The scientists treated human immune cells with different extracts of ginseng. They found that of the nine ginsenosides they identified, seven could selectively inhibit expression of the inflammatory gene CXCL-10. Allan Lau concludes, "Further studies will be needed to examine the potential beneficial effects of ginsenosides in the management of acute and chronic inflammatory diseases in humans."
Lau led a team of researchers from the University of Hong Kong who identified seven ginseng constituents, ginsenosides, which showed immune-suppressive effects. He said, "The anti-inflammatory role of ginseng may be due to the combined effects of these ginsenosides, targeting different levels of immunological activity, and so contributing to the diverse actions of ginseng in humans."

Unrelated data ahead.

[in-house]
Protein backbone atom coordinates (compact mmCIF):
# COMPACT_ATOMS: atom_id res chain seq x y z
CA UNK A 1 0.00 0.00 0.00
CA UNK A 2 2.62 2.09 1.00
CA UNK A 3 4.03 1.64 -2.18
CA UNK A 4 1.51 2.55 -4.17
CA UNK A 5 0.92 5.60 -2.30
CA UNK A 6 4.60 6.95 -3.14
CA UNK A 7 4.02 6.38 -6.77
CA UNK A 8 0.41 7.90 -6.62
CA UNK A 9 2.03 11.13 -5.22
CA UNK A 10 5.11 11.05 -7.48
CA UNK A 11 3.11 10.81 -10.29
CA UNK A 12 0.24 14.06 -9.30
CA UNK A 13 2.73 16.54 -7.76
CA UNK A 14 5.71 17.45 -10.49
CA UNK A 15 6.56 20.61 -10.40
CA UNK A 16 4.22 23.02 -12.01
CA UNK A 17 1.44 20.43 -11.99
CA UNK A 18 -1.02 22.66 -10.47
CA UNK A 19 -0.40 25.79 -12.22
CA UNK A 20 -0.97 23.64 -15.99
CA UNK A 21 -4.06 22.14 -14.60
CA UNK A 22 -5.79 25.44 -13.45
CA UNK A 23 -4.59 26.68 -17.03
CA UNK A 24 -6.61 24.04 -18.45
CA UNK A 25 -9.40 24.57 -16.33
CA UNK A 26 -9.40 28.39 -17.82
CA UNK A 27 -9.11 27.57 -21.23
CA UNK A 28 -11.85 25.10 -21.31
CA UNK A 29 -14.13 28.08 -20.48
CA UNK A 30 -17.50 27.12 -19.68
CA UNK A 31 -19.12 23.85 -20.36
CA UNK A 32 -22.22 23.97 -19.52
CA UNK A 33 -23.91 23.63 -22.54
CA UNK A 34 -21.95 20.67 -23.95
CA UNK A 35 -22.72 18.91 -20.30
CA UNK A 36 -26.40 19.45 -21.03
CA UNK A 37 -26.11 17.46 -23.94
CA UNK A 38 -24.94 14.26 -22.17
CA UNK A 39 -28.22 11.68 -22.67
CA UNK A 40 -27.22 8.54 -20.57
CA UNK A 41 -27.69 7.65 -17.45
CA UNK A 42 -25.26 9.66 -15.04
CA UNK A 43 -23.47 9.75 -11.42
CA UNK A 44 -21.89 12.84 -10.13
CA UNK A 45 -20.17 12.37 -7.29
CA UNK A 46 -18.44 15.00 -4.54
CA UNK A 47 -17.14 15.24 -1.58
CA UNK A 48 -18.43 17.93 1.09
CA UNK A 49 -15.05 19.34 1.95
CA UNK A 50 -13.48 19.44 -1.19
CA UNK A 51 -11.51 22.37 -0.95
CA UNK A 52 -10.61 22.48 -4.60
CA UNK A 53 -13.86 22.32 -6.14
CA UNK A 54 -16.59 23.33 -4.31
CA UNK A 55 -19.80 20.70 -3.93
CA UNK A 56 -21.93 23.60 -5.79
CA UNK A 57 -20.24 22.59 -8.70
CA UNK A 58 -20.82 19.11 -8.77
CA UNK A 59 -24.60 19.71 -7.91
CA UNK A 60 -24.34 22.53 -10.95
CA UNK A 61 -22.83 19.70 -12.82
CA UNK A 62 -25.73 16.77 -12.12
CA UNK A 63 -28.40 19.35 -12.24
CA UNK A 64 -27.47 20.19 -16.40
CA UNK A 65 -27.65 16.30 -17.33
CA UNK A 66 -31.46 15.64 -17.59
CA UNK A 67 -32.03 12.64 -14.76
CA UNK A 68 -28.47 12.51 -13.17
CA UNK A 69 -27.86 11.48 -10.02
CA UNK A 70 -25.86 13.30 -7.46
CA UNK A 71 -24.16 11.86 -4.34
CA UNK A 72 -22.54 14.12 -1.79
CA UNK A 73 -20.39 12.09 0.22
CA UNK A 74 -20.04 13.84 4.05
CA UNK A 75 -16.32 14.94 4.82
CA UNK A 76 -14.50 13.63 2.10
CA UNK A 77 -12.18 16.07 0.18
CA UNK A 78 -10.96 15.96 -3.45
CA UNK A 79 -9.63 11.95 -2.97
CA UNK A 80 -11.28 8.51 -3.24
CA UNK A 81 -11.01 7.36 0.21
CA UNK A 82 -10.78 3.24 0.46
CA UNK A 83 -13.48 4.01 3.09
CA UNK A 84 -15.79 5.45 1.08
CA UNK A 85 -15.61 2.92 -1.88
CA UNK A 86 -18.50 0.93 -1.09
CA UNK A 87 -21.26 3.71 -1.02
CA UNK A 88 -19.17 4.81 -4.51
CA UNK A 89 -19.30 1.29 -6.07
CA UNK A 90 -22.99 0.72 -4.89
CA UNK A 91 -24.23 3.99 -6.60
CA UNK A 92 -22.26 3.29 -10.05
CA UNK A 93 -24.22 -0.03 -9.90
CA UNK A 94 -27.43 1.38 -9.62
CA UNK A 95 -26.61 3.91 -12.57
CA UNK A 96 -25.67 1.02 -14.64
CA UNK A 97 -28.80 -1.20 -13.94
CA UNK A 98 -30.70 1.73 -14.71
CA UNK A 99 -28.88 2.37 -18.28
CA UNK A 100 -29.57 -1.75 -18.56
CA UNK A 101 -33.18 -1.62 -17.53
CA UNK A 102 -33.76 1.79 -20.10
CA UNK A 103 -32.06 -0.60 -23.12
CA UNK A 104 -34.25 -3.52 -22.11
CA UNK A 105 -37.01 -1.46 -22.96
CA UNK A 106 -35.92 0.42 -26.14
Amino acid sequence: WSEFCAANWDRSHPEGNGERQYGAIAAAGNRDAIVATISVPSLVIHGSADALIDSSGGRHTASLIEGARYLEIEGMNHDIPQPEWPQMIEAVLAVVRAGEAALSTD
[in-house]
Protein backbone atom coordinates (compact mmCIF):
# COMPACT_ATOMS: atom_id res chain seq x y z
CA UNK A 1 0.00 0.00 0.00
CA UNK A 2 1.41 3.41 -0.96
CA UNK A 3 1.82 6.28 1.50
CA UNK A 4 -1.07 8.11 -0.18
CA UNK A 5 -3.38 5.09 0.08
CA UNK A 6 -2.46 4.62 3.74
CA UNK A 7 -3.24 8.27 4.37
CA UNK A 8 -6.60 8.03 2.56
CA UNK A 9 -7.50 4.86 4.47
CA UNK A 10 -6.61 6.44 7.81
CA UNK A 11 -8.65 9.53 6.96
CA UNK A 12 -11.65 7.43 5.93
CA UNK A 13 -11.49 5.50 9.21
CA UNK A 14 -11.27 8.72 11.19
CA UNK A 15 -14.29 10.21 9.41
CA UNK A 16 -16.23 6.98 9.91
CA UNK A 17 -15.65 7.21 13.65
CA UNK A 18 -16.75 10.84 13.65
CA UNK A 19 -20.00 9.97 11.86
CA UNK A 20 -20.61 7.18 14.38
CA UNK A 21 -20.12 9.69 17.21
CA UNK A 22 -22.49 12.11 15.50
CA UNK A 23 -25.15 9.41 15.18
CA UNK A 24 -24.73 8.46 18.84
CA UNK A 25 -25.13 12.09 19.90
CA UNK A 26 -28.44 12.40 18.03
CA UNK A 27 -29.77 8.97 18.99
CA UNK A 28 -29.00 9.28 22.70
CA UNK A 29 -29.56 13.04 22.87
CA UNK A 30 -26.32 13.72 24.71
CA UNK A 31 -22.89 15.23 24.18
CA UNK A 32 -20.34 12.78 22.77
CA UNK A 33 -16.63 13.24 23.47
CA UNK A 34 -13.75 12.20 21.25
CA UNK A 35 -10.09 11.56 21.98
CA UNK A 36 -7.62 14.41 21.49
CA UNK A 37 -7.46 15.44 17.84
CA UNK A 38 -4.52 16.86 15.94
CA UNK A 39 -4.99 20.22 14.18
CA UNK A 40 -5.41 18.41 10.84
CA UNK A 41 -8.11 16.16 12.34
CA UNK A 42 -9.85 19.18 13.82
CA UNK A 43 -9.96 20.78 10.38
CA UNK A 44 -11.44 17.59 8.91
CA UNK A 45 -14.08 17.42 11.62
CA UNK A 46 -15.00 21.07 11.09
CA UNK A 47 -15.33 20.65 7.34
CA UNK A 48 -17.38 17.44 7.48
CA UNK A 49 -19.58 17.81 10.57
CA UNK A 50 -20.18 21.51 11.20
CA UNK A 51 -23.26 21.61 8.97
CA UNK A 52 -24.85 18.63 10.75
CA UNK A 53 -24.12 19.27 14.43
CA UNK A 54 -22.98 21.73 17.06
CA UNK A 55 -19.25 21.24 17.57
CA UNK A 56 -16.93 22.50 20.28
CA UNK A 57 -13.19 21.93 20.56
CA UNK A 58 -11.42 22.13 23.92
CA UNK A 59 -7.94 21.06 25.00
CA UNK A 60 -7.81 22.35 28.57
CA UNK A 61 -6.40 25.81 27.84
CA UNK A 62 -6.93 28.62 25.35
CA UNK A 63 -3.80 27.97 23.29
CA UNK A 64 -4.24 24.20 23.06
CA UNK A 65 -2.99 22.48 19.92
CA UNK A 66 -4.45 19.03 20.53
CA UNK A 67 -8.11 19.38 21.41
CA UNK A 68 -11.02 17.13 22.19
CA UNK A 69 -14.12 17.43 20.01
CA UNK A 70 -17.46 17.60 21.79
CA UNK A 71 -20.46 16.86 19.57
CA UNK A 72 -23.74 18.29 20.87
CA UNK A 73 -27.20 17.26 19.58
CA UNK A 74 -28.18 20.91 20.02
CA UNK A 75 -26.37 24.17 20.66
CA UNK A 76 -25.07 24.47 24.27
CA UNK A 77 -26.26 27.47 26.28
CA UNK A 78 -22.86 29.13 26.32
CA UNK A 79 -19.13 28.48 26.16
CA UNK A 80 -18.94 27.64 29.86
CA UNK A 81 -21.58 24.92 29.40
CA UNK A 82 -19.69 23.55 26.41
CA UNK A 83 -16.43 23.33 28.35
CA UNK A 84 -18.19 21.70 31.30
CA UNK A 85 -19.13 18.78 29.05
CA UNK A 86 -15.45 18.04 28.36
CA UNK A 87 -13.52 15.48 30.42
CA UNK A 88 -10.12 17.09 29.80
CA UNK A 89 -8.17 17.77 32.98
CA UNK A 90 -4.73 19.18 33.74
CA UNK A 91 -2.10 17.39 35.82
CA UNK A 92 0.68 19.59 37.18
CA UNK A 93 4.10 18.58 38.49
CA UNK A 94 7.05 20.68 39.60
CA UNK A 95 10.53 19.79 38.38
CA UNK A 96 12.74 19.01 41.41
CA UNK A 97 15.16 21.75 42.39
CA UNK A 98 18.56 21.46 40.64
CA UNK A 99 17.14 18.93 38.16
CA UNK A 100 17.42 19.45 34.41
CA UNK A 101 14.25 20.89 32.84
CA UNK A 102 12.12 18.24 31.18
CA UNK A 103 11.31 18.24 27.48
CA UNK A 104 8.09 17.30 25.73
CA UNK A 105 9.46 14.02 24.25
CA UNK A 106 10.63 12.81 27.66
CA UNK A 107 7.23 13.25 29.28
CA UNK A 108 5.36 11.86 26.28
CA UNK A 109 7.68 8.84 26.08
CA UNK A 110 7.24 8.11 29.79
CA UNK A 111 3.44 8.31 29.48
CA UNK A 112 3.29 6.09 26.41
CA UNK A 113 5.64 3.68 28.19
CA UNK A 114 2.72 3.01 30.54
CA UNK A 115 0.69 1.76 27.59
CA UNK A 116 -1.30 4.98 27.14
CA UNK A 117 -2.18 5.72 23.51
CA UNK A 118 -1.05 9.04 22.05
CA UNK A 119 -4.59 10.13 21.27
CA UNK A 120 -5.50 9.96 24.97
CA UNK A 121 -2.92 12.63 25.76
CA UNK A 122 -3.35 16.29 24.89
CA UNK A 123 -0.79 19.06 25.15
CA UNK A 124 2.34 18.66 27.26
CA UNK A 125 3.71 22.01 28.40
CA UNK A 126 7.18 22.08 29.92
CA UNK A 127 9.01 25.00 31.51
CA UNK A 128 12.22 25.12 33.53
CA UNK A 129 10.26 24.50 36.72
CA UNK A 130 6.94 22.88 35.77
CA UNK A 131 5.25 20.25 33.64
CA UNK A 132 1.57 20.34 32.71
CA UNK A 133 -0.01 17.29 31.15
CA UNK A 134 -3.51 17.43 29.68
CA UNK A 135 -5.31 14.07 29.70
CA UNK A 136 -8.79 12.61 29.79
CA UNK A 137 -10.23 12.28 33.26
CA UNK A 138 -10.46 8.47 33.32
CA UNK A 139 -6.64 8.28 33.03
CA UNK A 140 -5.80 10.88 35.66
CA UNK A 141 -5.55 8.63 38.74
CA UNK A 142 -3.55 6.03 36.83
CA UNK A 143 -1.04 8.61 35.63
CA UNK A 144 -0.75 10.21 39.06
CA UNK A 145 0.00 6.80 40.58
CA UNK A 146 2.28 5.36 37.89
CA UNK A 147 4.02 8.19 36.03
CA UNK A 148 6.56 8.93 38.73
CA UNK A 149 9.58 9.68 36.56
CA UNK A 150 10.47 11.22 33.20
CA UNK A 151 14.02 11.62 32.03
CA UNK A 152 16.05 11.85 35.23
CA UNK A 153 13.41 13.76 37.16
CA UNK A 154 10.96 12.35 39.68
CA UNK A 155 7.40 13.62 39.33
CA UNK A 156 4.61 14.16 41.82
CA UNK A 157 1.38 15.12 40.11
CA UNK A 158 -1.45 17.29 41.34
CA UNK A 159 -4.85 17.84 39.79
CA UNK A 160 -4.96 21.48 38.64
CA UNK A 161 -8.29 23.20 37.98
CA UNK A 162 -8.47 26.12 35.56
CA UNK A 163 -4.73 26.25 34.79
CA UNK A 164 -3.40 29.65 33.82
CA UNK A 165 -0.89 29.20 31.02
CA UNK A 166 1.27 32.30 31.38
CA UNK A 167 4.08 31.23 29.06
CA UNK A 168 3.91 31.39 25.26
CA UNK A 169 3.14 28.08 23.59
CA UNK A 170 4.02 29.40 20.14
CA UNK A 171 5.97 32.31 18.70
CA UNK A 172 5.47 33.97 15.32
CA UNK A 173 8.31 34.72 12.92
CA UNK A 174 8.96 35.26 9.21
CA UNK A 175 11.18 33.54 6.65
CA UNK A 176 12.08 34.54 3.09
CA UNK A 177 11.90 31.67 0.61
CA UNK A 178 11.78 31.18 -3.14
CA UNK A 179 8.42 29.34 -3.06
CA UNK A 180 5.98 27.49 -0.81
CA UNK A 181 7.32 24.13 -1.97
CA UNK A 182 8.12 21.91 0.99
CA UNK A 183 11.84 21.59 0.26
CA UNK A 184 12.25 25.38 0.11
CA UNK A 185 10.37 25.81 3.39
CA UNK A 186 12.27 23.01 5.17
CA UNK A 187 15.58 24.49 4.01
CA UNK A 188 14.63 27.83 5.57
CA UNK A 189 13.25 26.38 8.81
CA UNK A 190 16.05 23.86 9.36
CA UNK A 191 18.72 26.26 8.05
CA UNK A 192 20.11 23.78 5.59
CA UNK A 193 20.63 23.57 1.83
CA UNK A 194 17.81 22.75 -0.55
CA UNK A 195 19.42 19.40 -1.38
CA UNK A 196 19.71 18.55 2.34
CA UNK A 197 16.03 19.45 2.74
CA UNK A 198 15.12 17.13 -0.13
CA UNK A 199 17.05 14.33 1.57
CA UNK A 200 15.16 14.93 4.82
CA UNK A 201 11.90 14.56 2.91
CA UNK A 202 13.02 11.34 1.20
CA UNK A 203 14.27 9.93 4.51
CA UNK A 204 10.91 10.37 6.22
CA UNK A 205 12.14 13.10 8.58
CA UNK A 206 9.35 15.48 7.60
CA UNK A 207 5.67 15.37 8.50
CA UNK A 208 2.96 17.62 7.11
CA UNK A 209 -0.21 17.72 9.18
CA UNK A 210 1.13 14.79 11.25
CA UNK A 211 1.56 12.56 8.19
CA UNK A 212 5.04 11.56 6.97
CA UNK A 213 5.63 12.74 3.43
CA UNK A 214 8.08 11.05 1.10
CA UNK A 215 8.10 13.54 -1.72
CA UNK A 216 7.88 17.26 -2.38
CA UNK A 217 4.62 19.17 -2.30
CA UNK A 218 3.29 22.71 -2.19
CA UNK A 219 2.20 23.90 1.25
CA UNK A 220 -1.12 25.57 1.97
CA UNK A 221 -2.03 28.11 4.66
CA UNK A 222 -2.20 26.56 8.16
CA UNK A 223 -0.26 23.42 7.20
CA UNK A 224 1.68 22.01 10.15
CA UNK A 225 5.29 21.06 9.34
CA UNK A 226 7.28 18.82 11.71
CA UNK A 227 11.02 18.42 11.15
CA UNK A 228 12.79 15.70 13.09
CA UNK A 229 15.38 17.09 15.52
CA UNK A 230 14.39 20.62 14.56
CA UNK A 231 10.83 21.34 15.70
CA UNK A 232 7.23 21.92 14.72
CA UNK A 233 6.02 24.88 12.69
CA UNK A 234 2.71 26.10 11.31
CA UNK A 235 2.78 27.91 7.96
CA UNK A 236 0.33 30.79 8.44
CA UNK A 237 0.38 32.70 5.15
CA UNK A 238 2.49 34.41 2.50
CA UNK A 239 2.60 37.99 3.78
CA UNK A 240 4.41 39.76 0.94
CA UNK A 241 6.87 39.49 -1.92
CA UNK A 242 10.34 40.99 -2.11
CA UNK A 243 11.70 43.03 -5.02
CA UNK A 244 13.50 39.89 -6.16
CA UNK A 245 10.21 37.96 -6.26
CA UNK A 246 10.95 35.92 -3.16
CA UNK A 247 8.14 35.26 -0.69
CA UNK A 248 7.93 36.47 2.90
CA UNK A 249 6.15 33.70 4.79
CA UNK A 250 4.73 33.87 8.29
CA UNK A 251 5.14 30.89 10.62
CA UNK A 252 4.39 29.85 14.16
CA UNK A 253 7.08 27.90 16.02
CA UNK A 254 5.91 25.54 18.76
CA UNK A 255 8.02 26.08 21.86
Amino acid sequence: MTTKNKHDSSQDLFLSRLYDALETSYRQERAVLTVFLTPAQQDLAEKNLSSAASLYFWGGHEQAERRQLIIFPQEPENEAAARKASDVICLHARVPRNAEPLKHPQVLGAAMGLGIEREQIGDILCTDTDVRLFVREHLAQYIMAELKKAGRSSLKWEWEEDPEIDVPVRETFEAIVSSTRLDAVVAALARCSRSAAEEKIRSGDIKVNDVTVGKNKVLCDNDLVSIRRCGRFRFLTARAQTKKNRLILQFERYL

Uniquely, the researchers were able to holistically test the ginseng extract's immune effects by using sophisticated purification technologies to identify individual constituents and define their bioactivity using genomics and bioactivity assays. After that, they reconstituted them back into a whole extract with definable individual ginsenosides for re-confirmation of effects. This potentially opens up a vigorous methodology to study medicinal herbs with state-of-the-art technologies.
Article: Davy CW Lee, Cindy LH Yang, Stanley CC Chik, James CB Li, Jian-hui Rong, Godfrey CF Chan and Allan SY Lau, 'Bioactivity-guided identification and cell signaling technology to delineate the immunomodulatory effects of Panax ginseng on human promonocytic U937 cells', Journal of Translational Medicine
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